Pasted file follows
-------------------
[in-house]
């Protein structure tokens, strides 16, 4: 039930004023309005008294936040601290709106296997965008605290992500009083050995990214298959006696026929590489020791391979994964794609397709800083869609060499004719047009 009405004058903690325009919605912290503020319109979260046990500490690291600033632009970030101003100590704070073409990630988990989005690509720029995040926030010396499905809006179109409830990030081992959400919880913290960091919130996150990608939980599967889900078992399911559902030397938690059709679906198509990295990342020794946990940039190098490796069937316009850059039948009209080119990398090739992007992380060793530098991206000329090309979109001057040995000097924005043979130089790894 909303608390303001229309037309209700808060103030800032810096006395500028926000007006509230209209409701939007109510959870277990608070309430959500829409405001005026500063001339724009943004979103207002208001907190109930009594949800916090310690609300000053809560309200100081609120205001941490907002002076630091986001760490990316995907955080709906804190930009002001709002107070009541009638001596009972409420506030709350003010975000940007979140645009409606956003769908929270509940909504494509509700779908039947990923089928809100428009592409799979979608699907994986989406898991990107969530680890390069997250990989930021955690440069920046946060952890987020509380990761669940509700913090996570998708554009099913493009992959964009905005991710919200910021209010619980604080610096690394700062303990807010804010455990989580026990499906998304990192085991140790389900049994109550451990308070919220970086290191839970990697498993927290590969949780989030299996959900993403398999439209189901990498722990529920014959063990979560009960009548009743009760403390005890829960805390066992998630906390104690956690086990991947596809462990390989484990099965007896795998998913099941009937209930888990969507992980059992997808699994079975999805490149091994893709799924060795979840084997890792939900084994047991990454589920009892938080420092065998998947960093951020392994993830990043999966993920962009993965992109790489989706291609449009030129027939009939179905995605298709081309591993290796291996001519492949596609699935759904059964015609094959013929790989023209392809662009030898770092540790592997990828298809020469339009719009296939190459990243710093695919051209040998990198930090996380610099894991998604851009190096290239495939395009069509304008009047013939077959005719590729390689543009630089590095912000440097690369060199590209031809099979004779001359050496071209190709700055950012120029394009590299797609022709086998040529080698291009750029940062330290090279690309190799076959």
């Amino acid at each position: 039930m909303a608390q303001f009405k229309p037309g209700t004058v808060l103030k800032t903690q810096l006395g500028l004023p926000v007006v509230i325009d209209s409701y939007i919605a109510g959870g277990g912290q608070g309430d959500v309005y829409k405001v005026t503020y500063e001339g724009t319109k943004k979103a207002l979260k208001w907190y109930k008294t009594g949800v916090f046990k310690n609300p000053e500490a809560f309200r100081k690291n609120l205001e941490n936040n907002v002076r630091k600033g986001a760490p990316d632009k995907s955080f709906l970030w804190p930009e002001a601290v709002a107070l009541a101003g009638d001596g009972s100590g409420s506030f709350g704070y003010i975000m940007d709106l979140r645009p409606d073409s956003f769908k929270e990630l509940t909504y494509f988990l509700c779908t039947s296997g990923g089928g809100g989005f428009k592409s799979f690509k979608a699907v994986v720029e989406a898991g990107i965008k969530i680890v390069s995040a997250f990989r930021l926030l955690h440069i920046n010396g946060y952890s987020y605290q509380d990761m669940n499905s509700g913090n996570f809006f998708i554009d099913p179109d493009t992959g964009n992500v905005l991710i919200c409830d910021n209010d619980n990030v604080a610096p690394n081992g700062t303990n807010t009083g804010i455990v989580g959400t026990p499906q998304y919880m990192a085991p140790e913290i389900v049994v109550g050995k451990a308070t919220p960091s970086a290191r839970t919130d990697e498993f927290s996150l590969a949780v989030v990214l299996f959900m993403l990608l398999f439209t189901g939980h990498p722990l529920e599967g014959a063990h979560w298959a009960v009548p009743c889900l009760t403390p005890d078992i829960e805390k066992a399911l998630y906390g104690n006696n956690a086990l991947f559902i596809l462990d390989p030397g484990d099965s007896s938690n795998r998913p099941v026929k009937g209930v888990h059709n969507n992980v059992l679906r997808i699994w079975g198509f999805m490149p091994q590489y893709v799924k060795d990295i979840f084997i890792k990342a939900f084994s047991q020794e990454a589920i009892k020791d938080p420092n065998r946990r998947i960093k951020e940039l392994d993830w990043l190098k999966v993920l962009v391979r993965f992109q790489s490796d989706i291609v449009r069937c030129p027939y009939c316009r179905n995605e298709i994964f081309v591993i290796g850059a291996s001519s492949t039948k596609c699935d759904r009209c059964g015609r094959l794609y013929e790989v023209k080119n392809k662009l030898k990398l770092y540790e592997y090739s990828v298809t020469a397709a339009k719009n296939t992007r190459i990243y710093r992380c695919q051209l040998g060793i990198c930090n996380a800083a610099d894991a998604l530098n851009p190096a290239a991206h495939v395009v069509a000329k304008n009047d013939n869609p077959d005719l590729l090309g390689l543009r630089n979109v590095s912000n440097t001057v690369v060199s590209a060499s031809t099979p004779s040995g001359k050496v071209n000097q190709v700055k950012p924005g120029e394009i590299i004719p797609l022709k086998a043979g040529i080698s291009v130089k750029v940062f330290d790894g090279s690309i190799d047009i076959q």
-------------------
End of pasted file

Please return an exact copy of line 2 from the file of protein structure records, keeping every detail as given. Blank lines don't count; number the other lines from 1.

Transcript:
């Protein structure tokens, strides 16, 4: 039930004023309005008294936040601290709106296997965008605290992500009083050995990214298959006696026929590489020791391979994964794609397709800083869609060499004719047009 009405004058903690325009919605912290503020319109979260046990500490690291600033632009970030101003100590704070073409990630988990989005690509720029995040926030010396499905809006179109409830990030081992959400919880913290960091919130996150990608939980599967889900078992399911559902030397938690059709679906198509990295990342020794946990940039190098490796069937316009850059039948009209080119990398090739992007992380060793530098991206000329090309979109001057040995000097924005043979130089790894 909303608390303001229309037309209700808060103030800032810096006395500028926000007006509230209209409701939007109510959870277990608070309430959500829409405001005026500063001339724009943004979103207002208001907190109930009594949800916090310690609300000053809560309200100081609120205001941490907002002076630091986001760490990316995907955080709906804190930009002001709002107070009541009638001596009972409420506030709350003010975000940007979140645009409606956003769908929270509940909504494509509700779908039947990923089928809100428009592409799979979608699907994986989406898991990107969530680890390069997250990989930021955690440069920046946060952890987020509380990761669940509700913090996570998708554009099913493009992959964009905005991710919200910021209010619980604080610096690394700062303990807010804010455990989580026990499906998304990192085991140790389900049994109550451990308070919220970086290191839970990697498993927290590969949780989030299996959900993403398999439209189901990498722990529920014959063990979560009960009548009743009760403390005890829960805390066992998630906390104690956690086990991947596809462990390989484990099965007896795998998913099941009937209930888990969507992980059992997808699994079975999805490149091994893709799924060795979840084997890792939900084994047991990454589920009892938080420092065998998947960093951020392994993830990043999966993920962009993965992109790489989706291609449009030129027939009939179905995605298709081309591993290796291996001519492949596609699935759904059964015609094959013929790989023209392809662009030898770092540790592997990828298809020469339009719009296939190459990243710093695919051209040998990198930090996380610099894991998604851009190096290239495939395009069509304008009047013939077959005719590729390689543009630089590095912000440097690369060199590209031809099979004779001359050496071209190709700055950012120029394009590299797609022709086998040529080698291009750029940062330290090279690309190799076959």